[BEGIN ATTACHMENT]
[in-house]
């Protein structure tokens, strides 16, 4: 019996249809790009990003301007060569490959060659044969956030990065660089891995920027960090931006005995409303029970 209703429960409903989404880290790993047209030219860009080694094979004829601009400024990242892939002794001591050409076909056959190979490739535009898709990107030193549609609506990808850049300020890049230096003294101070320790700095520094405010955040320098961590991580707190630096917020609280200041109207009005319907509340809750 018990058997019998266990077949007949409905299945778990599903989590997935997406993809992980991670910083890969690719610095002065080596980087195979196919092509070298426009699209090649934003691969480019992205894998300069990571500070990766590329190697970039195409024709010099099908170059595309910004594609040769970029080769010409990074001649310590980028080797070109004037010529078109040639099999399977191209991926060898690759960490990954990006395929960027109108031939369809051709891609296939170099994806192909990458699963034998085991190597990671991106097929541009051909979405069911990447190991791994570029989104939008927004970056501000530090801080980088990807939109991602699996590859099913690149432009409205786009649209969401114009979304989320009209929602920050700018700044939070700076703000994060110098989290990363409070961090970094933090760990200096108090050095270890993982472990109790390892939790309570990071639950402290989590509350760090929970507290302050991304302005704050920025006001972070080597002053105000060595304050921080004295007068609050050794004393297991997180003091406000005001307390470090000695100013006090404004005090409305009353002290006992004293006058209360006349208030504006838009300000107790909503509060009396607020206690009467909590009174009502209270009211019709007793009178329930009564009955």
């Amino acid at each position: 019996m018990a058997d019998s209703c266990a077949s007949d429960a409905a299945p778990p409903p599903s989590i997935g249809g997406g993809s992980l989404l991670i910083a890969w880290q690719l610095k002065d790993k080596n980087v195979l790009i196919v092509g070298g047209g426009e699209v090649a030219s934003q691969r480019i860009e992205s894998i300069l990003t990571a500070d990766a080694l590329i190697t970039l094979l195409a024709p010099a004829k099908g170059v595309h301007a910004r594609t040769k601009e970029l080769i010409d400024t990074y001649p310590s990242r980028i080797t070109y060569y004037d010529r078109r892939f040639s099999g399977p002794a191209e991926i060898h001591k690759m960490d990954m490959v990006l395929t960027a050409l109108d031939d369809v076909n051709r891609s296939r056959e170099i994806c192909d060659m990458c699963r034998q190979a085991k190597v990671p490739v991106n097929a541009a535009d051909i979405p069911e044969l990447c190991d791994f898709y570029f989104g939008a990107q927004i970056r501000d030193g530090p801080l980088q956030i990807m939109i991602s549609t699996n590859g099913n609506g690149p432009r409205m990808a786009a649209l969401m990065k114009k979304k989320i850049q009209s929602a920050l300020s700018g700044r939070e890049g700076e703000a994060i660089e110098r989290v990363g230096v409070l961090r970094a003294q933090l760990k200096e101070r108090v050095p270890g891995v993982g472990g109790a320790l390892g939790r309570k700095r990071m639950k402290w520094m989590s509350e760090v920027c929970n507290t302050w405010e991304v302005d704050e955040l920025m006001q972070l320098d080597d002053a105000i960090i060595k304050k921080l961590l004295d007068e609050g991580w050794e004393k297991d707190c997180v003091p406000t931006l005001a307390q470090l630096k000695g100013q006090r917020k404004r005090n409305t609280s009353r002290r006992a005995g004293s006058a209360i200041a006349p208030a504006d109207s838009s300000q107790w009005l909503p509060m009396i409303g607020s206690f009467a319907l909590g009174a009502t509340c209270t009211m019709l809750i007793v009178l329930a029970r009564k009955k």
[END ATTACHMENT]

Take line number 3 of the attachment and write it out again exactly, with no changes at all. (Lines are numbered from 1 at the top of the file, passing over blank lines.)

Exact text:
């Amino acid at each position: 019996m018990a058997d019998s209703c266990a077949s007949d429960a409905a299945p778990p409903p599903s989590i997935g249809g997406g993809s992980l989404l991670i910083a890969w880290q690719l610095k002065d790993k080596n980087v195979l790009i196919v092509g070298g047209g426009e699209v090649a030219s934003q691969r480019i860009e992205s894998i300069l990003t990571a500070d990766a080694l590329i190697t970039l094979l195409a024709p010099a004829k099908g170059v595309h301007a910004r594609t040769k601009e970029l080769i010409d400024t990074y001649p310590s990242r980028i080797t070109y060569y004037d010529r078109r892939f040639s099999g399977p002794a191209e991926i060898h001591k690759m960490d990954m490959v990006l395929t960027a050409l109108d031939d369809v076909n051709r891609s296939r056959e170099i994806c192909d060659m990458c699963r034998q190979a085991k190597v990671p490739v991106n097929a541009a535009d051909i979405p069911e044969l990447c190991d791994f898709y570029f989104g939008a990107q927004i970056r501000d030193g530090p801080l980088q956030i990807m939109i991602s549609t699996n590859g099913n609506g690149p432009r409205m990808a786009a649209l969401m990065k114009k979304k989320i850049q009209s929602a920050l300020s700018g700044r939070e890049g700076e703000a994060i660089e110098r989290v990363g230096v409070l961090r970094a003294q933090l760990k200096e101070r108090v050095p270890g891995v993982g472990g109790a320790l390892g939790r309570k700095r990071m639950k402290w520094m989590s509350e760090v920027c929970n507290t302050w405010e991304v302005d704050e955040l920025m006001q972070l320098d080597d002053a105000i960090i060595k304050k921080l961590l004295d007068e609050g991580w050794e004393k297991d707190c997180v003091p406000t931006l005001a307390q470090l630096k000695g100013q006090r917020k404004r005090n409305t609280s009353r002290r006992a005995g004293s006058a209360i200041a006349p208030a504006d109207s838009s300000q107790w009005l909503p509060m009396i409303g607020s206690f009467a319907l909590g009174a009502t509340c209270t009211m019709l809750i007793v009178l329930a029970r009564k009955k």